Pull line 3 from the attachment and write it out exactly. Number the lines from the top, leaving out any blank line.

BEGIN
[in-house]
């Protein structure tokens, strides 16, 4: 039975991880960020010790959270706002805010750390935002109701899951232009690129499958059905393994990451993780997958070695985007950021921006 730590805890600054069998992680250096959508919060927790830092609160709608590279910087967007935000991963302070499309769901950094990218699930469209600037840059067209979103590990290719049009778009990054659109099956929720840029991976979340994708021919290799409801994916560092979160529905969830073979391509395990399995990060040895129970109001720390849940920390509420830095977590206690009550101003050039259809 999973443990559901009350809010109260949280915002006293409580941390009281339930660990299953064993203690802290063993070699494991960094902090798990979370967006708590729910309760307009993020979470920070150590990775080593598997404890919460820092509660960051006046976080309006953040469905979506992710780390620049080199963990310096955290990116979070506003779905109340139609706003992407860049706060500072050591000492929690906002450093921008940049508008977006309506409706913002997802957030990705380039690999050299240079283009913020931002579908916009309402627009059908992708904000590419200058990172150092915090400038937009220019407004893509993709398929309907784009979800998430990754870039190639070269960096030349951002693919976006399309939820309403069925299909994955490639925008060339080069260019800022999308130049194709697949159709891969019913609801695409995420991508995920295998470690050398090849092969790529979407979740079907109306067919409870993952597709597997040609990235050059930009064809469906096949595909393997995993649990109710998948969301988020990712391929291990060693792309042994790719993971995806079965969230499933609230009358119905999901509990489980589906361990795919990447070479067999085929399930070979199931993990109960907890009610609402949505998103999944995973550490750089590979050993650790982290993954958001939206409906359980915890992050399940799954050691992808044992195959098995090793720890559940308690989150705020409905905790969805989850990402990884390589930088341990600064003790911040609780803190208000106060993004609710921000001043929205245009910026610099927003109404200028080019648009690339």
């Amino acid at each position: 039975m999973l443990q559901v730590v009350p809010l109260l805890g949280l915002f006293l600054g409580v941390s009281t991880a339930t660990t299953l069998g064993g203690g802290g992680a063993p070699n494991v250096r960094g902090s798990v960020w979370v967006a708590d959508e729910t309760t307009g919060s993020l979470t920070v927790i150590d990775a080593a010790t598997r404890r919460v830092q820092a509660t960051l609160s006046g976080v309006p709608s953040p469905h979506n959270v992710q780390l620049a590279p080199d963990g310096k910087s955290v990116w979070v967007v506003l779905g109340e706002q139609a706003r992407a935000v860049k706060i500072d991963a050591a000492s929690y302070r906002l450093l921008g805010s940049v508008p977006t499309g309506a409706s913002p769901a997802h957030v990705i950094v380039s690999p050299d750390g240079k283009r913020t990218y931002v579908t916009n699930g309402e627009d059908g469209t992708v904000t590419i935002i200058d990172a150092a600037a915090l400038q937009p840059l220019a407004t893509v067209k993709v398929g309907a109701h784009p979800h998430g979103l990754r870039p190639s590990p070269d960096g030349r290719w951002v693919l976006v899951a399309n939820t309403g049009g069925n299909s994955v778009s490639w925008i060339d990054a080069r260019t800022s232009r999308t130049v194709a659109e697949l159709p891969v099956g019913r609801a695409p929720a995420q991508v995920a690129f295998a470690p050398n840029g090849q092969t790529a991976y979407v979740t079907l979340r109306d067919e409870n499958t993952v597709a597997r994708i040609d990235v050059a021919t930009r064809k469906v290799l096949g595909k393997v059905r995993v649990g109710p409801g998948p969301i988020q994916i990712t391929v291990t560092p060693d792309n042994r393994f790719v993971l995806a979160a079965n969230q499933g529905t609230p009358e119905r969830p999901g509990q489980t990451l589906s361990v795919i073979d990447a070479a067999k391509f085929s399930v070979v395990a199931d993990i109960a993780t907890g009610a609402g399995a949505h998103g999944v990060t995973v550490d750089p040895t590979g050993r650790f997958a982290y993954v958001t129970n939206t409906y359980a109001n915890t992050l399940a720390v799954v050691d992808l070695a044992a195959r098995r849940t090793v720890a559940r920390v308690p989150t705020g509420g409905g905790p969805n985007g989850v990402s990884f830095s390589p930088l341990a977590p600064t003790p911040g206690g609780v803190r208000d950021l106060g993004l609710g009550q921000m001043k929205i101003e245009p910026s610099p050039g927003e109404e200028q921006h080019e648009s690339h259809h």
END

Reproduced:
């Amino acid at each position: 039975m999973l443990q559901v730590v009350p809010l109260l805890g949280l915002f006293l600054g409580v941390s009281t991880a339930t660990t299953l069998g064993g203690g802290g992680a063993p070699n494991v250096r960094g902090s798990v960020w979370v967006a708590d959508e729910t309760t307009g919060s993020l979470t920070v927790i150590d990775a080593a010790t598997r404890r919460v830092q820092a509660t960051l609160s006046g976080v309006p709608s953040p469905h979506n959270v992710q780390l620049a590279p080199d963990g310096k910087s955290v990116w979070v967007v506003l779905g109340e706002q139609a706003r992407a935000v860049k706060i500072d991963a050591a000492s929690y302070r906002l450093l921008g805010s940049v508008p977006t499309g309506a409706s913002p769901a997802h957030v990705i950094v380039s690999p050299d750390g240079k283009r913020t990218y931002v579908t916009n699930g309402e627009d059908g469209t992708v904000t590419i935002i200058d990172a150092a600037a915090l400038q937009p840059l220019a407004t893509v067209k993709v398929g309907a109701h784009p979800h998430g979103l990754r870039p190639s590990p070269d960096g030349r290719w951002v693919l976006v899951a399309n939820t309403g049009g069925n299909s994955v778009s490639w925008i060339d990054a080069r260019t800022s232009r999308t130049v194709a659109e697949l159709p891969v099956g019913r609801a695409p929720a995420q991508v995920a690129f295998a470690p050398n840029g090849q092969t790529a991976y979407v979740t079907l979340r109306d067919e409870n499958t993952v597709a597997r994708i040609d990235v050059a021919t930009r064809k469906v290799l096949g595909k393997v059905r995993v649990g109710p409801g998948p969301i988020q994916i990712t391929v291990t560092p060693d792309n042994r393994f790719v993971l995806a979160a079965n969230q499933g529905t609230p009358e119905r969830p999901g509990q489980t990451l589906s361990v795919i073979d990447a070479a067999k391509f085929s399930v070979v395990a199931d993990i109960a993780t907890g009610a609402g399995a949505h998103g999944v990060t995973v550490d750089p040895t590979g050993r650790f997958a982290y993954v958001t129970n939206t409906y359980a109001n915890t992050l399940a720390v799954v050691d992808l070695a044992a195959r098995r849940t090793v720890a559940r920390v308690p989150t705020g509420g409905g905790p969805n985007g989850v990402s990884f830095s390589p930088l341990a977590p600064t003790p911040g206690g609780v803190r208000d950021l106060g993004l609710g009550q921000m001043k929205i101003e245009p910026s610099p050039g927003e109404e200028q921006h080019e648009s690339h259809h």